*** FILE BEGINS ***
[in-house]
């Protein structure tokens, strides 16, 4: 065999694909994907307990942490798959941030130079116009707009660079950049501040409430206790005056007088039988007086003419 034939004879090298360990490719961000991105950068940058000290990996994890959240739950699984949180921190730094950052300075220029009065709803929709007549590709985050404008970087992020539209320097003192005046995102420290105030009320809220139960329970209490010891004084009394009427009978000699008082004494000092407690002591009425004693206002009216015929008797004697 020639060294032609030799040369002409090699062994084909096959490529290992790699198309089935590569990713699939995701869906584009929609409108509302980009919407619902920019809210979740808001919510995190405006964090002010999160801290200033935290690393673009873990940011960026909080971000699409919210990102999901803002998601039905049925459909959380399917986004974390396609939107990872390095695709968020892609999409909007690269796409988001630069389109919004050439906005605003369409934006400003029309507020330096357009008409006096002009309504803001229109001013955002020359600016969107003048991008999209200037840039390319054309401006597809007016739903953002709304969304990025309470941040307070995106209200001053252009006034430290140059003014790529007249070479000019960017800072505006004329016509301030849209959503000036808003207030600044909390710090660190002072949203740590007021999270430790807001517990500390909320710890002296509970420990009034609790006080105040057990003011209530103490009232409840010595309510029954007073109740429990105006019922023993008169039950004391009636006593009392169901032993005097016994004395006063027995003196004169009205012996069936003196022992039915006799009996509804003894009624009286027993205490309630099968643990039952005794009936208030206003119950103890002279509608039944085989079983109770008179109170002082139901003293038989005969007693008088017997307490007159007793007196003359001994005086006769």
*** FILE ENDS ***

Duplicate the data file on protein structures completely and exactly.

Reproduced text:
[in-house]
């Protein structure tokens, strides 16, 4: 065999694909994907307990942490798959941030130079116009707009660079950049501040409430206790005056007088039988007086003419 034939004879090298360990490719961000991105950068940058000290990996994890959240739950699984949180921190730094950052300075220029009065709803929709007549590709985050404008970087992020539209320097003192005046995102420290105030009320809220139960329970209490010891004084009394009427009978000699008082004494000092407690002591009425004693206002009216015929008797004697 020639060294032609030799040369002409090699062994084909096959490529290992790699198309089935590569990713699939995701869906584009929609409108509302980009919407619902920019809210979740808001919510995190405006964090002010999160801290200033935290690393673009873990940011960026909080971000699409919210990102999901803002998601039905049925459909959380399917986004974390396609939107990872390095695709968020892609999409909007690269796409988001630069389109919004050439906005605003369409934006400003029309507020330096357009008409006096002009309504803001229109001013955002020359600016969107003048991008999209200037840039390319054309401006597809007016739903953002709304969304990025309470941040307070995106209200001053252009006034430290140059003014790529007249070479000019960017800072505006004329016509301030849209959503000036808003207030600044909390710090660190002072949203740590007021999270430790807001517990500390909320710890002296509970420990009034609790006080105040057990003011209530103490009232409840010595309510029954007073109740429990105006019922023993008169039950004391009636006593009392169901032993005097016994004395006063027995003196004169009205012996069936003196022992039915006799009996509804003894009624009286027993205490309630099968643990039952005794009936208030206003119950103890002279509608039944085989079983109770008179109170002082139901003293038989005969007693008088017997307490007159007793007196003359001994005086006769």